\"Seamus

Seamus K Photo by: Handout

Beloved Irish American musician Seamus K admits battling crippling depression

\"Seamus

Seamus K Photo by: Handout

Popular Pennsylvania-based Irish musician Seamus K has earned fans and praise on both sides of the Atlantic, but his success meant nothing when depression came calling. Here, he details his ongoing battle against depression, hopeful that others who are also suffering will learn from his story.

A little over two months ago, I admitted myself to Horsham Clinic in Pennsylvania suffering from chronic anxiety and depression.

In the weeks leading up to my admission, I was sleeping less than two hours a day, could barely eat, could not focus on the job and was losing weight at an alarming rate. I was constantly sad, and it took everything to get out of bed in the morning to get on the Septa train and head down to my work in Philadelphia.

The warning signs were everywhere. I felt a sense of desperation unlike anything I’ve ever experienced. I was suffering from chronic anxiety and depression.

After talking with my wife, my sister who was visiting from Ireland and some close friends, I came to the conclusion that I needed immediate help. My wife and I went to the crisis center at the Doylestown Hospital emergency room in Pennsylvania.

After a brief consultation, they arranged for me get into Horsham that evening. It was a tough decision to make, but my wife and I knew it was the right one. 

Before going to hospital, I went home and sat down with my four young children, one by one and explained what was happening. I did it in as calm a way as possible so as not to alarm them. Later that night, my oldest son told my wife he knew I was not doing well when I stopped playing guitar about a month earlier.

After a week of intensive treatment, therapy and the right medication, I was released from the hospital well on the road to recovery. The clinic has a wonderful staff that work together as a team to make sure each patient is on the right course of treatment.

Since leaving Horsham, I have continued to attend weekly therapy sessions and in the process learned a lot about my illness and how I ended up in such a bad state.

It’s almost impossible to describe what depression feels like unless you are going through it. Some of the more common forms of depression are reactive, recurrent, endogenous and manic. Most all share the common feelings of hopelessness, despair, fear, anxiety, shame and the inability to enjoy life.

It is believed that most depressions involve a chemical imbalance in the brain. There is less known about what exactly triggers depression. It’s the whole nature versus nurture argument.

Depression is often but not always accompanied by anxiety. Anxiety is also difficult to describe, but it’s basically a feeling of anxiousness about simple tasks such as getting out of bed or going to work or even something as simple as answering the phone.

We all experience some form of anxiety in our daily routines, but as long as we are mentally fit we are able to manage it, and it can be a positive factor in our lives. It’s when anxiety is combined with depression, that’s when everything gets exaggerated and reality gets distorted.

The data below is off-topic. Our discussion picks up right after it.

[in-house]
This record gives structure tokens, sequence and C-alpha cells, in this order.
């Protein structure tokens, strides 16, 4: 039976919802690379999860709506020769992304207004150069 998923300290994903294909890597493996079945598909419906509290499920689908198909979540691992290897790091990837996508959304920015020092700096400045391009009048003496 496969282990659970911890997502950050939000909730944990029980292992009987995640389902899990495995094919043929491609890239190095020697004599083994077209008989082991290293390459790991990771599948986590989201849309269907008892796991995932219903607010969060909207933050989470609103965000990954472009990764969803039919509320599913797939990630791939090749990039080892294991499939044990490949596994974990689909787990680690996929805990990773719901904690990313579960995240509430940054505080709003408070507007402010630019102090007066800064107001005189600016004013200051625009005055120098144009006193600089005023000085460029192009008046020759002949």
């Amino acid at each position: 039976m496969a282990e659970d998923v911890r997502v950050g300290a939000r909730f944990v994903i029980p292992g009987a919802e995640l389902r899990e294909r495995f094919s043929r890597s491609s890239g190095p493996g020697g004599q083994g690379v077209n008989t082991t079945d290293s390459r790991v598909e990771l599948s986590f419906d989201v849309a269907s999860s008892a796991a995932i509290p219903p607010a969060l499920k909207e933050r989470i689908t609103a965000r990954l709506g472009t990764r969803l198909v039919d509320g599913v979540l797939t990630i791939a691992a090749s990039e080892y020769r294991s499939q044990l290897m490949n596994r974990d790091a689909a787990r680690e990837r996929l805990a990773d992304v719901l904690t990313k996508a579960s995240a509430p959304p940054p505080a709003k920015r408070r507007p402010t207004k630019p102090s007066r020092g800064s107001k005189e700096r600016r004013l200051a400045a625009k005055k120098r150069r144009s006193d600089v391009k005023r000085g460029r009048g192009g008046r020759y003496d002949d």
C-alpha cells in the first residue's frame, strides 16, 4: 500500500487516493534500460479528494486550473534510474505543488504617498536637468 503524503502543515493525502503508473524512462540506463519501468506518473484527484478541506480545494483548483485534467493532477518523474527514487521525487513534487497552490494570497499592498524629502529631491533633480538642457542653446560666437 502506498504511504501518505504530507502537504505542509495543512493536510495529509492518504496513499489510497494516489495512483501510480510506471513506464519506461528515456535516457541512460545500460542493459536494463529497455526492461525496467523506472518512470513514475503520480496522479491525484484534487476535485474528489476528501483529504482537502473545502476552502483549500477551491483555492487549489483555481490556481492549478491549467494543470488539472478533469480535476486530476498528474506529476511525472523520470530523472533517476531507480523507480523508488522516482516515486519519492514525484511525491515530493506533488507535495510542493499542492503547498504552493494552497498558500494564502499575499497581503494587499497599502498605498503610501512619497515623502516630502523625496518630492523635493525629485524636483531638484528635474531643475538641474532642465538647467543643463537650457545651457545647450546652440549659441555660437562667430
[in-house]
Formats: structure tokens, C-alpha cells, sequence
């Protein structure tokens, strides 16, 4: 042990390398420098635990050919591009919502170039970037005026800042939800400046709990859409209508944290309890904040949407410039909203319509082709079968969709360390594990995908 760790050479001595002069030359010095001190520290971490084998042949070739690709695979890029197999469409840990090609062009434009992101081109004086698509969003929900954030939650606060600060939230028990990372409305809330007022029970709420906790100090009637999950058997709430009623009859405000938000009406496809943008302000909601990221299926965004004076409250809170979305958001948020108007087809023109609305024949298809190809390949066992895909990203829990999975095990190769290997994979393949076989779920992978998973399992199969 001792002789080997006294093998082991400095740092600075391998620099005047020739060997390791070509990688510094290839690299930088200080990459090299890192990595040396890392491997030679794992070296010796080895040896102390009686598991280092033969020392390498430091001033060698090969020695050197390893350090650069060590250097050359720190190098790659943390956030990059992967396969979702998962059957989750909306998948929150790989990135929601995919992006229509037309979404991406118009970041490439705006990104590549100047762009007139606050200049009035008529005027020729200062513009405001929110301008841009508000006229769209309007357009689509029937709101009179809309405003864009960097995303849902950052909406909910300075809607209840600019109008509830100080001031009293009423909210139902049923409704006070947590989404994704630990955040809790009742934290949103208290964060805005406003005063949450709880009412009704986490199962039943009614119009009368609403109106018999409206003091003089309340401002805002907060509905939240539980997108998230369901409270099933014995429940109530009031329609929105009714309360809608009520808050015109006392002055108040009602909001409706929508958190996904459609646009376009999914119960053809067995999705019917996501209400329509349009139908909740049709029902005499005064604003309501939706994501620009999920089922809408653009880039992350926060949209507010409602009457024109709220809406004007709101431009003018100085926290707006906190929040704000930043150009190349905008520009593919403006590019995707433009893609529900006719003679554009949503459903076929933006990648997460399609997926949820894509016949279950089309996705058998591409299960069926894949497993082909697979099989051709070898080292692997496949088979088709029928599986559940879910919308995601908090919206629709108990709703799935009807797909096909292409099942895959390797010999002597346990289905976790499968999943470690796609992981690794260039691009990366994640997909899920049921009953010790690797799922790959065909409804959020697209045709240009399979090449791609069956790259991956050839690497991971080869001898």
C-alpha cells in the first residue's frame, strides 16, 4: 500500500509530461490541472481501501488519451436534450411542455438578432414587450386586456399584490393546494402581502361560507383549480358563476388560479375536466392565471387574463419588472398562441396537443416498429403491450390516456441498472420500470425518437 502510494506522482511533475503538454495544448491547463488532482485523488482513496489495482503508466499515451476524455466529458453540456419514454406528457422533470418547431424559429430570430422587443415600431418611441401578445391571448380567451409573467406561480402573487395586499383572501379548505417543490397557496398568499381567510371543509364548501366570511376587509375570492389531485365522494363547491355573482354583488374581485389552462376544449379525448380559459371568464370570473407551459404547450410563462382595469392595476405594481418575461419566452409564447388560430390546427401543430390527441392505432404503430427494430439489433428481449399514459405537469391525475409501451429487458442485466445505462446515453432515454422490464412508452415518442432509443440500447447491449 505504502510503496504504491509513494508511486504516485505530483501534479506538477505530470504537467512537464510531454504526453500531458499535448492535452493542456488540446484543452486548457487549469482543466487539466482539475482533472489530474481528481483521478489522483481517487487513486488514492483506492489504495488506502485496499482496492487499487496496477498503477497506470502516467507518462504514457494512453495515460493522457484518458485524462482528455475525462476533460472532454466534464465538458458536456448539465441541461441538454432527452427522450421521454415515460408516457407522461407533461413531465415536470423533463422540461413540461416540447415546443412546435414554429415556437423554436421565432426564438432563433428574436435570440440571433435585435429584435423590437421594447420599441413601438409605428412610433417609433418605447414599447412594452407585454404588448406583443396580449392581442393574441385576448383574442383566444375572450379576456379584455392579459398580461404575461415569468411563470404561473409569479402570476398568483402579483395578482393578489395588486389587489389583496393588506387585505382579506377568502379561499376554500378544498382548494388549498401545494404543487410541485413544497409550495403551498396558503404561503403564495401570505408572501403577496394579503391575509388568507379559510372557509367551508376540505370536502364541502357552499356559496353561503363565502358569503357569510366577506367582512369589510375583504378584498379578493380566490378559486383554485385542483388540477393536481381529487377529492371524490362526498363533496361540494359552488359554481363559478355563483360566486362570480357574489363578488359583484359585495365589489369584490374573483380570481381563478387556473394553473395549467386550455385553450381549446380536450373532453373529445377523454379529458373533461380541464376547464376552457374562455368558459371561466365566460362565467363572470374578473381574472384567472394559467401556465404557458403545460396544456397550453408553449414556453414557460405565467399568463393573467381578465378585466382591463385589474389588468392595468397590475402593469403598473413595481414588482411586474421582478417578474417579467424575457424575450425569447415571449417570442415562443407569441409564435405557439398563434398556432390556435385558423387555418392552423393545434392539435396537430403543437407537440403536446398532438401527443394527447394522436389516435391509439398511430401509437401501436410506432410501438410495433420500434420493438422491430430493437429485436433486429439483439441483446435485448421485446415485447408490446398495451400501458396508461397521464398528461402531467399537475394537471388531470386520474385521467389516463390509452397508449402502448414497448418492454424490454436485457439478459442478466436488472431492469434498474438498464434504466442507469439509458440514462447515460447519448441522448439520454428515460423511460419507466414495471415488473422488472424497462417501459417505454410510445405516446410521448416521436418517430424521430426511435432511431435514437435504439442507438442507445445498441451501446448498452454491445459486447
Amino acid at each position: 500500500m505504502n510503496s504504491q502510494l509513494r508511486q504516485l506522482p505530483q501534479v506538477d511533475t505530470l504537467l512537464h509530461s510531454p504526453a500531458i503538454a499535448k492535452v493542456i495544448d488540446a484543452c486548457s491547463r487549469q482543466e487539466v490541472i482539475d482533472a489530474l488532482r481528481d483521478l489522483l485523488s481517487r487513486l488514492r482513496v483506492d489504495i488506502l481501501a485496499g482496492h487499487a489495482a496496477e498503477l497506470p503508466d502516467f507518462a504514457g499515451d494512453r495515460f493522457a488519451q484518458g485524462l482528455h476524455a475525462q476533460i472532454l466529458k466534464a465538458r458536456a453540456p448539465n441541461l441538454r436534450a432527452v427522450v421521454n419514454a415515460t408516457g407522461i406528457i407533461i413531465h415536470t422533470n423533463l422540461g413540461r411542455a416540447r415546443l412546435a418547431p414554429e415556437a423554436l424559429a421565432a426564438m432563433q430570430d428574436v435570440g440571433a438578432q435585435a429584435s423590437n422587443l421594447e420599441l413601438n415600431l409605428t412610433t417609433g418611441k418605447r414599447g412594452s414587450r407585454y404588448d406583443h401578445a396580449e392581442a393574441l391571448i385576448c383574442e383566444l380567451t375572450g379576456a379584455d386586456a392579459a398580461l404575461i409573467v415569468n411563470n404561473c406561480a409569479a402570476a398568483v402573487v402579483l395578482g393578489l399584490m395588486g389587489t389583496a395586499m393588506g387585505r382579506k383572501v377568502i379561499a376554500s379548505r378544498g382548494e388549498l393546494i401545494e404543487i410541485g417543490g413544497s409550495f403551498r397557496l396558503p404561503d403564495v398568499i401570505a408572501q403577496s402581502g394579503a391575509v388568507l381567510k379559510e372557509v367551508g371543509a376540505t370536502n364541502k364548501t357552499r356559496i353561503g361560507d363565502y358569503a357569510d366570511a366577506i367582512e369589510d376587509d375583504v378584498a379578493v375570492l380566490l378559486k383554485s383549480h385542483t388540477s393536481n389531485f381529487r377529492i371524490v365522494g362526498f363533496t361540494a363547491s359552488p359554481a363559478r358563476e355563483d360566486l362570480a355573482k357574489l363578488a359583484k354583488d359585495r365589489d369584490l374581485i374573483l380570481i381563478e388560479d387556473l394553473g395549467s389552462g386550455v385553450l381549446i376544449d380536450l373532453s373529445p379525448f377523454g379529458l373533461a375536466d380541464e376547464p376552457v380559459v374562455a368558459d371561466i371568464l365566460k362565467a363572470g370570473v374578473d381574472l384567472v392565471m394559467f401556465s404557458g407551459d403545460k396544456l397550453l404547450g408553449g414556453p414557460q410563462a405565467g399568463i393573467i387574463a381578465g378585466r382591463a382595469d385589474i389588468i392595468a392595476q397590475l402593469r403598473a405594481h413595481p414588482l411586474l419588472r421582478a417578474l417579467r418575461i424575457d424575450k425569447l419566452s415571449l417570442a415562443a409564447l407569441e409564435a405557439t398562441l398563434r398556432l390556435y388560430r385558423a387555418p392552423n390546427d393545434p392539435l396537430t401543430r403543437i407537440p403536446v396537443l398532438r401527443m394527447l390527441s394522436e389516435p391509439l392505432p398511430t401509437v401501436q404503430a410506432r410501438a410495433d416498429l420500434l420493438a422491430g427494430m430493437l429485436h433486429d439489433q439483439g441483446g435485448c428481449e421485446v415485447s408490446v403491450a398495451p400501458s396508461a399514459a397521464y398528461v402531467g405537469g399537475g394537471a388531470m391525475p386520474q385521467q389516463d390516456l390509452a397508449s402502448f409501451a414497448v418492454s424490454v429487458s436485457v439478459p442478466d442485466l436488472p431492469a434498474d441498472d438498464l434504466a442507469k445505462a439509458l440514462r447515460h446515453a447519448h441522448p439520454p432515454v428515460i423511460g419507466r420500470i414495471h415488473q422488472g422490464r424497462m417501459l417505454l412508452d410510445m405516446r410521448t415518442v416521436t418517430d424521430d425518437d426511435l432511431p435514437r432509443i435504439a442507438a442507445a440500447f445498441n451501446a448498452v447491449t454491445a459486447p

I share my story today because I believe depression, anxiety and other illnesses that come under the general heading of mental illness often have a stigma attached to them. As a result, thousands of people cover up their illness, suffer in silence, and never receive the treatment they desperately need for fear of shame, embarrassment, losing a job, and often the fear of losing their loved one.

The families of people with this type of illness also suffer while watching someone they care deeply about in distress and not knowing where to turn for help.

MY BATTLE with depression goes back to the early 1970s. I started playing music professionally at age 14. Within a year I gained popularity around Galway because of my flamboyant rock guitar playing and my stage theatrics. As a 15-year-old I was living the dream, opening up for major bands including the amazing Thin Lizzy.

By the summer of 1974, I was playing with a band called Rock & Roll Circus. The band performed all over Ireland and we were tipped to be the next big thing.

In the midst of the launch of the band, my mother passed away suddenly at age 54. She was a saintly lady and we were very close. Without doubt, she was my biggest fan.

I practiced guitar at least eight hours a day, only breaking for tea and brown bread with Mam as we called her.  We talked about everything during those tea breaks. It was the best part of my day.

Even before Mam passed away, I was having a hard time dealing with everyday life. I was sad most of the time and I found it difficult getting out of bed each day. I had withdrawn from my friends and family and felt lonely and lost.

Two months after Mam died it all came to a head. Rock & Roll Circus did a show in Wexford. I knew something was wrong as I had a hard time concentrating on the music.

After the show we went back to our hotel. I couldn’t fall asleep and got very agitated. It was a terrifying experience. I walked the deserted streets of Wexford for hours in an effort to calm down.

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